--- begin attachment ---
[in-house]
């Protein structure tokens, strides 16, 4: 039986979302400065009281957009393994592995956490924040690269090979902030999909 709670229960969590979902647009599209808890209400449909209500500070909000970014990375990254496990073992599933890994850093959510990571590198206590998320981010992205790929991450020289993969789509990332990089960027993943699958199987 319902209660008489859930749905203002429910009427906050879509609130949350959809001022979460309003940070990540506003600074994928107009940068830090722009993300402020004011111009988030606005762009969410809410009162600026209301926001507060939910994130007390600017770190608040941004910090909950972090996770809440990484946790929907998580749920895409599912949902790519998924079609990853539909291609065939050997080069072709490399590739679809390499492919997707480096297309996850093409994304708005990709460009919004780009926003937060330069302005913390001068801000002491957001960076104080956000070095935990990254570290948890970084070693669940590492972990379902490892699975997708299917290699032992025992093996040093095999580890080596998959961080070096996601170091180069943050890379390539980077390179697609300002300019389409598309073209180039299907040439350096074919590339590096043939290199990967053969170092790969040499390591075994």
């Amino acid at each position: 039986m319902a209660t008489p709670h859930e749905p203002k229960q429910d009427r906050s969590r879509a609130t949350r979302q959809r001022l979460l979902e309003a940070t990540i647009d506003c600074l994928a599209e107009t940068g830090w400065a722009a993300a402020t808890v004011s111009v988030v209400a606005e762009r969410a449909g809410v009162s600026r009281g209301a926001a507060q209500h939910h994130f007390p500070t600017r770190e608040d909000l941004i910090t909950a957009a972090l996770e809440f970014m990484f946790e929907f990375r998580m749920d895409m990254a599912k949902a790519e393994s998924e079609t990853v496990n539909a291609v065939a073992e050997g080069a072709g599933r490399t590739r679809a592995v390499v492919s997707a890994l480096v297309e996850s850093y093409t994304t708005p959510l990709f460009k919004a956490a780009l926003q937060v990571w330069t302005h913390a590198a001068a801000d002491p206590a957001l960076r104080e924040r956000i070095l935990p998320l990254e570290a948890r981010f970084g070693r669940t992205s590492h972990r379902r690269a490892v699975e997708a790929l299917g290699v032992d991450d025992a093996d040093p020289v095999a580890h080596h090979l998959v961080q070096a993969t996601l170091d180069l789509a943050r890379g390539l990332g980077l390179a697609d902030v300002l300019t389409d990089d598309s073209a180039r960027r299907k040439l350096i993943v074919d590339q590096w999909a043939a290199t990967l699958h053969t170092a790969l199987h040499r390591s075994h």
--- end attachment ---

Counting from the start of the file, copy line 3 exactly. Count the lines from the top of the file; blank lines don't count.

């Amino acid at each position: 039986m319902a209660t008489p709670h859930e749905p203002k229960q429910d009427r906050s969590r879509a609130t949350r979302q959809r001022l979460l979902e309003a940070t990540i647009d506003c600074l994928a599209e107009t940068g830090w400065a722009a993300a402020t808890v004011s111009v988030v209400a606005e762009r969410a449909g809410v009162s600026r009281g209301a926001a507060q209500h939910h994130f007390p500070t600017r770190e608040d909000l941004i910090t909950a957009a972090l996770e809440f970014m990484f946790e929907f990375r998580m749920d895409m990254a599912k949902a790519e393994s998924e079609t990853v496990n539909a291609v065939a073992e050997g080069a072709g599933r490399t590739r679809a592995v390499v492919s997707a890994l480096v297309e996850s850093y093409t994304t708005p959510l990709f460009k919004a956490a780009l926003q937060v990571w330069t302005h913390a590198a001068a801000d002491p206590a957001l960076r104080e924040r956000i070095l935990p998320l990254e570290a948890r981010f970084g070693r669940t992205s590492h972990r379902r690269a490892v699975e997708a790929l299917g290699v032992d991450d025992a093996d040093p020289v095999a580890h080596h090979l998959v961080q070096a993969t996601l170091d180069l789509a943050r890379g390539l990332g980077l390179a697609d902030v300002l300019t389409d990089d598309s073209a180039r960027r299907k040439l350096i993943v074919d590339q590096w999909a043939a290199t990967l699958h053969t170092a790969l199987h040499r390591s075994h």